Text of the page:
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Preserving text information in LibreOffice/OpenOffice Impress when producing PDF


PDF file is usually my favourite format when distributing the documents to other end users. In Windows, we can install PDFCreator, subsequently there is a virtual printer which can be used to “print” the documents as a PDF format.

In Linux, there is no PDFCreator. Yet the most common alternative is CUPS-PDF. CUPS-PDF is depending on CUPS (Common Unix Printing System). If we want to do any printing in Linux, this is the package that we need.

However, in the recent CUPS-PDF (my current version is 2.6.1), if we print the file as PDF, all the text information are lost. The text is no more a vector data but the raster data. That is, if we zoom into it, they are pixelated. Moreover, we cannot highlight and copy the text. This makes the CUPS-PDF become less useful, and it is my last solution to produce the PDF file.

When using LibreOffice Writer and Calc, instead of using CUPS-PDF, I can “export directly as PDF”, which is a built-in export function. By this, the text information are all preserved.

However, when using the web browser like Firefox or Chromium, there is no “export directly as PDF” function. Fortunately, when we want to print, among the printers there is a “Print to File” printer. This is the solution in web browser. By “Print to File”, all the text information are preserved in PDF so that we can select and copy the text if needed.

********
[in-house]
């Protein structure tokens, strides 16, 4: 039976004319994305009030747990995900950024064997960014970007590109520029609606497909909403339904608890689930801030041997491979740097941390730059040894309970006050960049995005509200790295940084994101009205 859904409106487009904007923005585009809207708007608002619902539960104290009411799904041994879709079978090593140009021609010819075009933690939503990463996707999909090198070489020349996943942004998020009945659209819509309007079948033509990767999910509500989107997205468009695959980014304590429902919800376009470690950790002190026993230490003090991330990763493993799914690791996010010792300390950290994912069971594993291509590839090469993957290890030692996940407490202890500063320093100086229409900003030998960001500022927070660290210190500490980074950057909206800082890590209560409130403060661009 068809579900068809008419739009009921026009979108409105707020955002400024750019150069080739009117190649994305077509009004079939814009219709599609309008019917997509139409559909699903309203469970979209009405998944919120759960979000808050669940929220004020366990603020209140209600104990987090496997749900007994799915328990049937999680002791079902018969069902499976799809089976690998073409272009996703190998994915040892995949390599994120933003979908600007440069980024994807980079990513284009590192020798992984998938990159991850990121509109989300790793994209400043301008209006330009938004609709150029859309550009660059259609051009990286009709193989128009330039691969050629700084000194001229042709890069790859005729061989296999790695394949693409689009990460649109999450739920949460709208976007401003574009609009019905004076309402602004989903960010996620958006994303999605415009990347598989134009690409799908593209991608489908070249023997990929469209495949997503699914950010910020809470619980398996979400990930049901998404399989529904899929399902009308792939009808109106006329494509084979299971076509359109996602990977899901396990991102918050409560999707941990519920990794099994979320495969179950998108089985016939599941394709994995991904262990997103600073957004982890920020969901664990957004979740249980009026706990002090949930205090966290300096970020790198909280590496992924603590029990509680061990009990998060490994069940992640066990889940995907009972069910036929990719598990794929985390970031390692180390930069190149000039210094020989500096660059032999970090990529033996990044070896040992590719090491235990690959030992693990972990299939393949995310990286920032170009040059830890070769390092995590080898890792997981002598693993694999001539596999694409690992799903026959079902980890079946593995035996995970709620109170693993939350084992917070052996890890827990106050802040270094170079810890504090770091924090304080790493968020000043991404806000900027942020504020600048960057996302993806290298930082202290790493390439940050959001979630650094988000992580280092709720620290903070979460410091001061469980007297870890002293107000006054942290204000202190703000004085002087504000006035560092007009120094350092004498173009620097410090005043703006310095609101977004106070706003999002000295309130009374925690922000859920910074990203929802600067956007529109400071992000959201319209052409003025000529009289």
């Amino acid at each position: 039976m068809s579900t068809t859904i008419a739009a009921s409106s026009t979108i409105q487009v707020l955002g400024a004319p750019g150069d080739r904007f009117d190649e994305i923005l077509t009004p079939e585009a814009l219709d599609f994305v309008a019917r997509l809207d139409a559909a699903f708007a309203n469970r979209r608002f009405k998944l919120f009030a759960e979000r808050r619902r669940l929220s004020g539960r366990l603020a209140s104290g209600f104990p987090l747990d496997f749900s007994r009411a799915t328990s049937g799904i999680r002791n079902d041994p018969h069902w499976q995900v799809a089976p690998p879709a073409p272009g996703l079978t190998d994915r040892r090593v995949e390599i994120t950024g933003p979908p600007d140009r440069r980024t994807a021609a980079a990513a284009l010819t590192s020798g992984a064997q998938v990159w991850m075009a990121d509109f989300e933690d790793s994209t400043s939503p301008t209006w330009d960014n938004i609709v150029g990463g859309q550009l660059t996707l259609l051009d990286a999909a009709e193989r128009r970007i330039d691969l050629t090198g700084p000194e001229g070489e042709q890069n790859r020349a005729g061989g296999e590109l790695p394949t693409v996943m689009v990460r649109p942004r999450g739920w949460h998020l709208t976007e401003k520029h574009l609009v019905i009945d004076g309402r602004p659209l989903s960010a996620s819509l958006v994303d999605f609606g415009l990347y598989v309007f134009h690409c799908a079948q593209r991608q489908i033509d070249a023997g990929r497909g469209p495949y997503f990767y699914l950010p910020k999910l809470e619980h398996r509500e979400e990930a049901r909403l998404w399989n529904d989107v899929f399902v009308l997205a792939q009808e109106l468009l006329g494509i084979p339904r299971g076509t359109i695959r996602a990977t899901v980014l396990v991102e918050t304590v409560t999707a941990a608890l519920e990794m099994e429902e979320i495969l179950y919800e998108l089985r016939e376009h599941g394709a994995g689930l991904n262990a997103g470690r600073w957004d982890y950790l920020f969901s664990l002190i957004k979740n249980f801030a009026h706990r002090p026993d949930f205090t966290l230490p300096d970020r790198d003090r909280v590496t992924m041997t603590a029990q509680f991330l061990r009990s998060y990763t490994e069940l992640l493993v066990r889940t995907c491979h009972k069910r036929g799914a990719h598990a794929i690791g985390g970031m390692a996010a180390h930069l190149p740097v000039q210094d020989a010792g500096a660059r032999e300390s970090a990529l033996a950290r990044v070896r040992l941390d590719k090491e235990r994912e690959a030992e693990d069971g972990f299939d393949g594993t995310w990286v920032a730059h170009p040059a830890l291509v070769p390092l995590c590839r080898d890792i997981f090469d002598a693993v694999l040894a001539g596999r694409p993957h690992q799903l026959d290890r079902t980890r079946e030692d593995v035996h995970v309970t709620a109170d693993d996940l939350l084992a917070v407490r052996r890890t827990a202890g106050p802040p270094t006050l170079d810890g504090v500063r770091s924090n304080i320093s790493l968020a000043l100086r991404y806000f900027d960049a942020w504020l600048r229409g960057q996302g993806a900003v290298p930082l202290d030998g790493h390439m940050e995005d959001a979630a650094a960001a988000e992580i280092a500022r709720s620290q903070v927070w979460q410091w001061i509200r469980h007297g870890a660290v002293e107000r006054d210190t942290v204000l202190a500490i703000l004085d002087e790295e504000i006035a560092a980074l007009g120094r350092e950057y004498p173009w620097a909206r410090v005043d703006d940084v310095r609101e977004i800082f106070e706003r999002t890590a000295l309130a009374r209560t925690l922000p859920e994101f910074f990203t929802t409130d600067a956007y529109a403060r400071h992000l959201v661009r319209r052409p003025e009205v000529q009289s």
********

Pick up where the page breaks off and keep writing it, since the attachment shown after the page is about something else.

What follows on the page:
LibreOffice Impress is a little different. We can also “export directly as PDF”, yet the output is the PDF with each slide as a page. This is not what we intend if we want to print some handouts. Because each page is a slide, and the background is colourful.

LibreOffice Impress actually has “Print to File” like Firefox or Chromium. However, we cannot see the “Print to File” printer like Firefox or Chromium. To get this, we go to File > Print. There are several tabs. In the Options tab, we can see the option “Print to File”. Check it, now the “OK” button becomes “Print to File…” button. As a result, we can customise our handouts, such as change the handouts to “Black & White”, 6 pages per sheet, and so on. After customising the settings, press the “Print to File…” button, we will produce a PDF file as handouts instead of slides and all the text information preserved.

Update 2015-09-22: This does not work on 5.0.1.

About Allen Choong

A cognitive science student, a programmer, a philosopher, a Catholic.

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